According to a ranking by, eight of the top 10 jobs in the US are still tech roles – including developers, engineers and machine learning – giving technology applicants the best job prospects of any industry in 2023.

Many of the reported job losses also affect non-US employees.

Despite inflation, spending spree continues in the US

Economists are divided on whether the US will enter recession this year, as consumer spending, which accounts for more than two-thirds of US economic activity, remains strong.

According to the US Department of Commerce, consumption fell slightly in November and December. Credit card debt is also on the rise – proof that Americans have to borrow more to maintain possibly unsustainable spending levels.

A clear sign of a recession would be a rise in overall unemployment, though the unemployment rate fell 0.2% to 3.5% in December. The number of first-time claimants for unemployment benefits hit a historic low of 190,000 last week.

Some job losses, but no culling

“We’re seeing signs that some pressures on the labor market overall are lessening – wage growth is softening, use of temporary workers is falling, vacancies are starting to decline. So we’re likely to see increased layoffs in the labor market overall.” said Dynan.

Fitch’s Sonola expects the labor market to “calm down significantly” in 2023, but does not expect tech sector layoffs to spread to the broader job market.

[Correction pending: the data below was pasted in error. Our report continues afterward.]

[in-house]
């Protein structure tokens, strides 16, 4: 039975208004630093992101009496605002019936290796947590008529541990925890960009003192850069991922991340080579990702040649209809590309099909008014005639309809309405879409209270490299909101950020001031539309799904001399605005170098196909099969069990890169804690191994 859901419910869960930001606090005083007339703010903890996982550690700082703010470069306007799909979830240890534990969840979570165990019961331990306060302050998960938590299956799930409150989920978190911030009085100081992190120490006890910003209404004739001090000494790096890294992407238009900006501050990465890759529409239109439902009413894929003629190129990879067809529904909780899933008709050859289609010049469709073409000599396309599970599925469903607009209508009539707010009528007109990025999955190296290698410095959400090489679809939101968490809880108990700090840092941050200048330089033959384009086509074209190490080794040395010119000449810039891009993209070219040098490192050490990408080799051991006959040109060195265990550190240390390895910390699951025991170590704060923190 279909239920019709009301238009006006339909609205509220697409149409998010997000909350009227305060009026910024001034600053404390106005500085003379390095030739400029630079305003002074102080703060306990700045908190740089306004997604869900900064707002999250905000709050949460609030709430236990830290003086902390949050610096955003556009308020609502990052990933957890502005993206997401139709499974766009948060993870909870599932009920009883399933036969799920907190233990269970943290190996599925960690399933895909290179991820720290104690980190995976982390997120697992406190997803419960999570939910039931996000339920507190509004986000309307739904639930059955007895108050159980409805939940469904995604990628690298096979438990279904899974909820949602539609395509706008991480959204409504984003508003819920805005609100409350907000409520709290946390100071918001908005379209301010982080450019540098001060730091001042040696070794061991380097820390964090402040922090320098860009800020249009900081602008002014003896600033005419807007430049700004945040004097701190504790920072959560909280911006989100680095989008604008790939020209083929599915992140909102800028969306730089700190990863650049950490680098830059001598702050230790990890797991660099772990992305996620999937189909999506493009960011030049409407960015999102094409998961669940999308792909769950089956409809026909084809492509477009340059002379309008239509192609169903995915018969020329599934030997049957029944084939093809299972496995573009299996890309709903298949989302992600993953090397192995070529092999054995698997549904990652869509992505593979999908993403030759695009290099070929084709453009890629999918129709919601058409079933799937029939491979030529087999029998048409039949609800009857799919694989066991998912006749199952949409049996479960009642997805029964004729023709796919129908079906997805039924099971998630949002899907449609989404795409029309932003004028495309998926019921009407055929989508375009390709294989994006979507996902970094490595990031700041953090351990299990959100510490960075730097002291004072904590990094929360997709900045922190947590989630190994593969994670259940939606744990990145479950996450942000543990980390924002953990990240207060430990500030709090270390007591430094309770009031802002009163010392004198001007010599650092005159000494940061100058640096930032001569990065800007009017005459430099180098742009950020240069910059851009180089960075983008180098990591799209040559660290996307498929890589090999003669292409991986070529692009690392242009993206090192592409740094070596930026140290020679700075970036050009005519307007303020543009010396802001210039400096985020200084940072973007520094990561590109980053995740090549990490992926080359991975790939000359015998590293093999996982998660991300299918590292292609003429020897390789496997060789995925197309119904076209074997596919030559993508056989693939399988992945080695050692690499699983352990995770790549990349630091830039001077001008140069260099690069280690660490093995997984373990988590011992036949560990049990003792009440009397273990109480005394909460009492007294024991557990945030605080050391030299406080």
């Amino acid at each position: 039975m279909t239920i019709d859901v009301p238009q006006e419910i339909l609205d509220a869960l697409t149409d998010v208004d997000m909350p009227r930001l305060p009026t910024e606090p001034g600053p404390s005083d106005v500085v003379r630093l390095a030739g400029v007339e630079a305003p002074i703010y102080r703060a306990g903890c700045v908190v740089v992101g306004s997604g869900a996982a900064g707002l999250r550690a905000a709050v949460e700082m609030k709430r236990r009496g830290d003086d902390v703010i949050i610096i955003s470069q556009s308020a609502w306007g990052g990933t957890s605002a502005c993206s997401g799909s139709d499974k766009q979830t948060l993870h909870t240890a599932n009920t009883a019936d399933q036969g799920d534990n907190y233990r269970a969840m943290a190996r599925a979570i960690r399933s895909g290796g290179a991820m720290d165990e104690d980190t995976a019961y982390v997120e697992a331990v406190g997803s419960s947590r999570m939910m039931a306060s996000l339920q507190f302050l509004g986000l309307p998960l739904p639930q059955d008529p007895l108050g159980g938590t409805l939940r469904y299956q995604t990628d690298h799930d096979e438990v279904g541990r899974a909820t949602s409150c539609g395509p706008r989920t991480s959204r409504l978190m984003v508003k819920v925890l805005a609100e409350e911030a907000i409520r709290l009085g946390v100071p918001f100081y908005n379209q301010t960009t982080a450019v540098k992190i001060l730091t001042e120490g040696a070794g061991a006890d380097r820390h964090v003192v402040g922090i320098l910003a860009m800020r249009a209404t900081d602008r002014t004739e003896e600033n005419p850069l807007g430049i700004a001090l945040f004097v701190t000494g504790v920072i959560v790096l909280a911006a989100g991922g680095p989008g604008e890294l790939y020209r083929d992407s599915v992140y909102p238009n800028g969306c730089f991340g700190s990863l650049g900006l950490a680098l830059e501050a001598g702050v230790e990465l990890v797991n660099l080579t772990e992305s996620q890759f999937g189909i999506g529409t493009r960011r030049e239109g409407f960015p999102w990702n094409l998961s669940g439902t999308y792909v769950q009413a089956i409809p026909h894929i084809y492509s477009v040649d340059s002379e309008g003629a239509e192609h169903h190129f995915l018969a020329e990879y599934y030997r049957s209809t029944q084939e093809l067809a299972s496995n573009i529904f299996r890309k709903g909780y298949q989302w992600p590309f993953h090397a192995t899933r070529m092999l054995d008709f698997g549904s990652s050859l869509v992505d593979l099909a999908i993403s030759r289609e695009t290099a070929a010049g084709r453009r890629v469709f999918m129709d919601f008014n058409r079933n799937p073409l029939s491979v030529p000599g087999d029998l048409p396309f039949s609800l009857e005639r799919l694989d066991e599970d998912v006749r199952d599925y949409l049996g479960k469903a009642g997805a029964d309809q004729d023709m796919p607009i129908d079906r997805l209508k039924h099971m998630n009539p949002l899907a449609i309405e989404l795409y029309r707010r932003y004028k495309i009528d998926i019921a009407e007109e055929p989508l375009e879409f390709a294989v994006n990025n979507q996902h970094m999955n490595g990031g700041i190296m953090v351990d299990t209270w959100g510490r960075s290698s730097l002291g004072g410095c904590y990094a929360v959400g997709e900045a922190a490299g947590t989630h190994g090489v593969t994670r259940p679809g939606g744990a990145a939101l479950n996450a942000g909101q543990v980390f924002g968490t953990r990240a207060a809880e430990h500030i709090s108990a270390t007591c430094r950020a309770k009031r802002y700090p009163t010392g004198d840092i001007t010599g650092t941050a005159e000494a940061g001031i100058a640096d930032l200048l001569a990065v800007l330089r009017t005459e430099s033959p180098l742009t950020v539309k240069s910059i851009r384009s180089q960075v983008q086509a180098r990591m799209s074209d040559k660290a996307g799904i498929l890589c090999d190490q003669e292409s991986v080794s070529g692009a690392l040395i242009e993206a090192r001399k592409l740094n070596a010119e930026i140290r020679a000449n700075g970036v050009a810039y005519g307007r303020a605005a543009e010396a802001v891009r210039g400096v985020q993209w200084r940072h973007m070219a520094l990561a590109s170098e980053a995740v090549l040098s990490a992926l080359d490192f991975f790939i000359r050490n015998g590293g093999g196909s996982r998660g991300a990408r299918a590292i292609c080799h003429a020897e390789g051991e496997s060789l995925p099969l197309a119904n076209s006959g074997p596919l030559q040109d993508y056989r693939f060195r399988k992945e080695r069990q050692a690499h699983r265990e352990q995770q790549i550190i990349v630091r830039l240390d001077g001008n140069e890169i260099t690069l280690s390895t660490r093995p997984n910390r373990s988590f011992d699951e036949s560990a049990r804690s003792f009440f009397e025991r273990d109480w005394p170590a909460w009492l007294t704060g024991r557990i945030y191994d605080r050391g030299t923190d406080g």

Few analysts expect the same increase in unemployment as in the 2007/8 financial crisis, when the unemployment figure in the US reached 7.5%.

“I’m seeing unemployment creeping from the current historic low of 3.5% in the US to 5% at most,” LinkedIn chief economist Karin Kimbrough told US television broadcaster CNBC.

Many firms in many industries, including education, healthcare and retail, are still struggling to recruit new workers. To lure them, grocery giant Walmart said this month it will raise its wages to over $17.50 an hour – it had already increased its paycheck several times during the pandemic. In 2021, the retailer’s starting fee was $12.

The logo of US wholesaler Costco is painted on a wall in Mountain View, California.
Many US retailers have increased their salaries several times to attract workersImage: AP

Labor market still tight

Rival chains Target and Costco have made similar moves, and layoffs are unlikely as demand remains strong.

“Companies are very reluctant to lay off workers because they struggle so much to find staff,” Rubeela Farooqi of High Frequency Economics told Agence France-Presse (AFP).

Despite all the recent layoffs, most tech companies are still much larger than they were before the pandemic. Google owner Alphabet has hired more than 100,000 employees since 2018, despite announcing 12,000 layoffs last week. Meanwhile, Amazon’s decision to cut 18,000 jobs is just a fraction of its global workforce of 1.5 million.

One of the outliers is Twitter, which culled nearly half of the social media platform’s 7,500 staff after Tesla’s acquisition by billionaire CEO Elon Musk. He said job losses are necessary to ensure the future of the losing platform.

Edited by Uwe Hessler